Meanwhile, investors’ need for income and return is as great as ever. Investors looking to make the most of their bond allocation might consider pairing exposure to government bonds with a diverse mix of higher-yielding fixed-income sectors in a single portfolio.
In contrast with a traditional, benchmark-hugging portfolio, the balanced portfolio targets the desired objectives of defense plus efficient income. This approach capitalizes on relative value opportunities while taking advantage of differing correlations among sectors.
That’s because the two groups are negatively correlated during risk-off environments, much like US Treasuries and stocks. In other words, safety-seeking assets such as government bonds tend to do well when return-seeking assets, such as high-yield corporates, have a down day.
In addition, if managed dynamically, such a portfolio can tilt toward either exposure as market conditions change. Further, an active investor can take advantage of opportunities as they arise.
For example, some risk assets have rebounded more quickly than others since the pandemic began, and active managers can rotate into lagging sectors before they recover. Spikes in volatility can create opportunities for snapping up cheaply priced bonds.
Sourcing Income and Potential Return
Today, we see opportunities—and attractive yield—in:
Emerging-market debt, particularly high-yield sovereign credits . We expect the sector to be buoyed by the weaker US dollar, fiscal stimulus, attractive valuations and strong investor demand for income in a low-yield environment.
US securitized assets such as credit risk–transfer (CRT) securities—residential mortgage-backed bonds issued by US government-sponsored enterprises—and commercial mortgage-backed securities. CRTs benefit from a still-solid US housing market, among other positive factors. Securitized assets have low correlations with other fixed-income sectors and other asset classes, and they offer a healthy yield pickup over corporate bonds.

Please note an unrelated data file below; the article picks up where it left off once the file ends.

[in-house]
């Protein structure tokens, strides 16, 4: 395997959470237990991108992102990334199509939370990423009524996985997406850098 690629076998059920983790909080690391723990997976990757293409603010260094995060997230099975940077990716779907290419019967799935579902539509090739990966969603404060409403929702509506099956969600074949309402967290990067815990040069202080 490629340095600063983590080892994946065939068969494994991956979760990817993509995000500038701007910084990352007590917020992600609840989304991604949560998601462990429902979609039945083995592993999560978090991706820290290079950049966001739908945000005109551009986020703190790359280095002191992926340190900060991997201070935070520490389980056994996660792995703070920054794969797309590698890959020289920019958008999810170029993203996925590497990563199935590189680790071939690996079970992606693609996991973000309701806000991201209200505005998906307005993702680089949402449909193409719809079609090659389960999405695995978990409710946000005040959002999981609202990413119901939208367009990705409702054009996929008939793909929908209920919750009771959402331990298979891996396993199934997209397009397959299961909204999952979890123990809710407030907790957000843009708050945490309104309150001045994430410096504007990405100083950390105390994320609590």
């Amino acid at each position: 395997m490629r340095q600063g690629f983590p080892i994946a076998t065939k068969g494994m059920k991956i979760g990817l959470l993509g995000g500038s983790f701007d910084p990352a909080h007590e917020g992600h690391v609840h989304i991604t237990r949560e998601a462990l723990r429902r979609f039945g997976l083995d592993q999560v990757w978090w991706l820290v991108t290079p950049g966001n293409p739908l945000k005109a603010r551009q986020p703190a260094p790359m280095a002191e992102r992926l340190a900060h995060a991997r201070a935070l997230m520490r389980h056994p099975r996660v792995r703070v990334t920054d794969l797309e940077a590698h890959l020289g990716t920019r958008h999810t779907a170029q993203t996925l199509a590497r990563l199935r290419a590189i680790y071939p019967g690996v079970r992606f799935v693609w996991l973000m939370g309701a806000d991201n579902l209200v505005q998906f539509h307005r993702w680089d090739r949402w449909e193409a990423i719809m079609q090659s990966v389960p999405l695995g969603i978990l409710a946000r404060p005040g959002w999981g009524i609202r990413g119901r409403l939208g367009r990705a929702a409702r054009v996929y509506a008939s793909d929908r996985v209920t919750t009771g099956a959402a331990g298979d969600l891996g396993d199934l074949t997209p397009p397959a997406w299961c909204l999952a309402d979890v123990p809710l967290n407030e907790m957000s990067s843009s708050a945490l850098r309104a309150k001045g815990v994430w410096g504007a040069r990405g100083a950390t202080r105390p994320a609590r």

European credit, including subordinated European bank debt. Because they’re lower in the capital structure, subordinated bonds issued by investment-grade banks offer yields comparable to speculative-grade securities. In fact, yields on European additional Tier 1 bonds, the first securities that would take a hit if the issuing bank ran into trouble, comfortably outstrip those on European and US high-yield bonds.
Global high-yield corporates. It’s true that spreads tightened significantly in 2020 following the pandemic panic. But the quality of the high-yield market has also improved , thanks to weak credits defaulting (and exiting the market) even as relatively strong fallen angels—bonds initially rated investment-grade that are downgraded below investment-grade—joined it. That improved credit quality spells room for further spread narrowing and attractive relative return potential.
US investment-grade credit. The withering pace of issuance in 2020 foreshadows much slower issuance in 2021, even as income-hungry investors drive strong demand for US corporate debt. The result? Highly supportive technical conditions. Meanwhile, dispersion of credit spreads has increased, indicating the potential for unique opportunities. It’s especially important to be selective in this kind of environment. Fundamentals matter.
Stay Active, Be Choosy
Today’s era of low yields and heightened uncertainty isn’t likely to end soon. But selective investments across regions and sectors, as well as a suitable balance of interest-rate-sensitive and credit-sensitive holdings, can help reduce volatility and increase return potential as the world economy recovers.
Investors who actively manage their bond portfolios using this dynamic approach should be well positioned to navigate rough seas.
- Scott DiMaggio
- Co-Head—Fixed Income
- Gershon Distenfeld
- Co-Head—Fixed Income & Director of Credit